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Our Love-Hate Relationship With, um...Bollywood

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February 2008
Our Love-Hate Relationship With, um...Bollywood

If Hollywood can be a topic of political warfare in the U.S. (thanks to many Conservatives demonizing it as a “liberal” entity that is corrupting the moral fiber of this country), then Bollywood often is an instrument of class snobbishness in Indian society. There is a segment of the upwardly mobile middle class that tends to define its elitism by how much it has distanced itself from the “lowbrow” world of Bollywood.

This is both inevitable and sad. Inevitable because up to a large extent it is this film industry itself that is to blame for its lack of respectability. While snobbishness may be a dysfunctional reaction to it, constructive criticism is unavoidable. Discriminative film fans can’t but have a beef with Bollywood, even if they are “insiders” who beg for more of what this industry does best—tell stories with a heart and lightness that is often missing in Hollywood movies. The beef, of course, would be the sheer number of duds that a fan must sift through to stumble upon the rare gems. Duds that are no more than psychedelic celluloid waste.

Many have expressed their dismay with the name “Bollywood” itself that the industry allowed, if not actually embraced—so that it is now irrevocably entrenched upon itself. How can an entity with such a God-awful moniker be taken seriously? For those outsiders who have no prior recognition of this industry, the name is more likely to evoke smirks rather than respect. If, in spite of this, Bollywood has managed to have some presence in global cinema, it is primarily because of its huge commercial potential.

This is a sad situation. Because behind the mangled moniker and the boatload of duds, and, yes, the Hollywood-wannabes, there is a quality that its better movies offer that is hard to come by in films elsewhere. Bollywood flicks may not be known for their creative range or professional rigor, yet there is a subtle but distinct thread in these films that nourishes the soul and rejuvenates the mind more than the best of films around the world.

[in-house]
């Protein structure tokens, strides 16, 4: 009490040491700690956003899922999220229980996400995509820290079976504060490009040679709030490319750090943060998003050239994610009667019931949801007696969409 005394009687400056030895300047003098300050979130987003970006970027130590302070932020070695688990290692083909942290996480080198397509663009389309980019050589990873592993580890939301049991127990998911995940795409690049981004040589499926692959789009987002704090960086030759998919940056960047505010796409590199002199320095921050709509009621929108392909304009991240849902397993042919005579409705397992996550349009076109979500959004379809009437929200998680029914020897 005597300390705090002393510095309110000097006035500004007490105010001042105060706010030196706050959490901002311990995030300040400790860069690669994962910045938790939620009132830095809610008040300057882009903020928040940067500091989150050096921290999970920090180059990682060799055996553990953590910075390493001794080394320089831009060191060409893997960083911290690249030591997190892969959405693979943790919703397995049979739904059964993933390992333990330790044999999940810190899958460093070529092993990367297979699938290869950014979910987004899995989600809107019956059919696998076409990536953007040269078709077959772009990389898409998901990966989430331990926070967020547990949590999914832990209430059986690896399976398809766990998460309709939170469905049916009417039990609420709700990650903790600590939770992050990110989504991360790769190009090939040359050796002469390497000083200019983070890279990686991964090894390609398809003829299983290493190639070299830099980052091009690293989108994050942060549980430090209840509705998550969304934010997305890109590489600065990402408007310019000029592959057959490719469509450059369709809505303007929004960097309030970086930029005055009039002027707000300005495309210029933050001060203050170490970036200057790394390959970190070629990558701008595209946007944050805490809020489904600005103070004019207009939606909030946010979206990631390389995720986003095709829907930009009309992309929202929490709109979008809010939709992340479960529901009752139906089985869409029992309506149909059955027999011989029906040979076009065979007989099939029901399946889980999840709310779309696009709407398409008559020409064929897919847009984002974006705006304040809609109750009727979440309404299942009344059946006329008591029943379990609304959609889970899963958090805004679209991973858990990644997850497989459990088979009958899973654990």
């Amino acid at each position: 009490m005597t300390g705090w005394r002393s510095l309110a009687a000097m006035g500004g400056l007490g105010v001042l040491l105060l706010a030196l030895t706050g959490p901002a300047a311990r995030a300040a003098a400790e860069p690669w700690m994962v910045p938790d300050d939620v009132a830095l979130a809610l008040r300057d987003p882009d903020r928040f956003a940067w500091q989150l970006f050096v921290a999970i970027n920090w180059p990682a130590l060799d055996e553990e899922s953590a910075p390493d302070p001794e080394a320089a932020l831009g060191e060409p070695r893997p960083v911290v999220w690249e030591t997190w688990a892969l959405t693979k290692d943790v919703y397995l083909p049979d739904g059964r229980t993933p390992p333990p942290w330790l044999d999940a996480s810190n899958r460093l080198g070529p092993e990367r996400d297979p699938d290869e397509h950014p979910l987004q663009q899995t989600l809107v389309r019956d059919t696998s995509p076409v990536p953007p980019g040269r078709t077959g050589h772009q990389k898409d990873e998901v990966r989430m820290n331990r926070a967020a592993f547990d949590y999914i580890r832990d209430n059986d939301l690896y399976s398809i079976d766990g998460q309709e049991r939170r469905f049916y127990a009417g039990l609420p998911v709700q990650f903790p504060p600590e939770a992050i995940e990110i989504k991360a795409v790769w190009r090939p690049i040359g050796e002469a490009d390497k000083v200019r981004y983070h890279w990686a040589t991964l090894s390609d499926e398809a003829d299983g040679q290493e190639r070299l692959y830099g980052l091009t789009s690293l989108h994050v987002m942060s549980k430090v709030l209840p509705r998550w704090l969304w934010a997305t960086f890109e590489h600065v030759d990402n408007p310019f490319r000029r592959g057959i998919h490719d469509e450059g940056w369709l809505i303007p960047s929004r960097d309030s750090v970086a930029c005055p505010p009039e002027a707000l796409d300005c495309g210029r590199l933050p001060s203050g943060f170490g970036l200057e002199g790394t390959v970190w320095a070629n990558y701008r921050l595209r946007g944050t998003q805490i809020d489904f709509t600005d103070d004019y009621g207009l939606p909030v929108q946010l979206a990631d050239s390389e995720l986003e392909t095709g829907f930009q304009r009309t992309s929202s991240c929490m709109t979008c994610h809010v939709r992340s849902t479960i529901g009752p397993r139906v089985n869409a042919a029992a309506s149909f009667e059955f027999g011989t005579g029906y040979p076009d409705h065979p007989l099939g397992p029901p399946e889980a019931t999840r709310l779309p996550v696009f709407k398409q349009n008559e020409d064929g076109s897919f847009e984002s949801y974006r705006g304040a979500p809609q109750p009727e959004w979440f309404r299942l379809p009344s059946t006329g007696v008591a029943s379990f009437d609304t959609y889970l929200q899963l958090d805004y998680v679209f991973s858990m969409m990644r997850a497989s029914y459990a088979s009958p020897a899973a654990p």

In this issue, Maria Giovanna, a New York-based journalist and self-confessed “filmiholic” talks about her love of Bollywood in our cover story (“My Filmi Love Affair”). She does a commendable job of unraveling the elusive merits of these films when she writes about their emphasis on “social mores such as selflessness, devotion to family, and the romantic-but-chaste expression of love.” In a seemingly dog-eat-dog world, it is this background of utopia and idealism that is perhaps the most charming and subtly powerful quality that irresistibly draws fans who are not slaves to a one-dimensional intellectualism.

And then there is the musical aspect of it. It may well be the biggest draw of these movies. How often have fans of this genre fallen head-over-heels for a song from a movie they may not care for, or may even detest? In many cases the soulful lyrics, the exotic locales, and the stirring music are a potent combination that easily finds a place in our hearts.

The list of criticisms against Bollywood may be long and valid, and so we hate it. Yet, it has a few (very few) aces up its sleeve that make it irresistible. And so we love it!

- Parthiv N. Parekh


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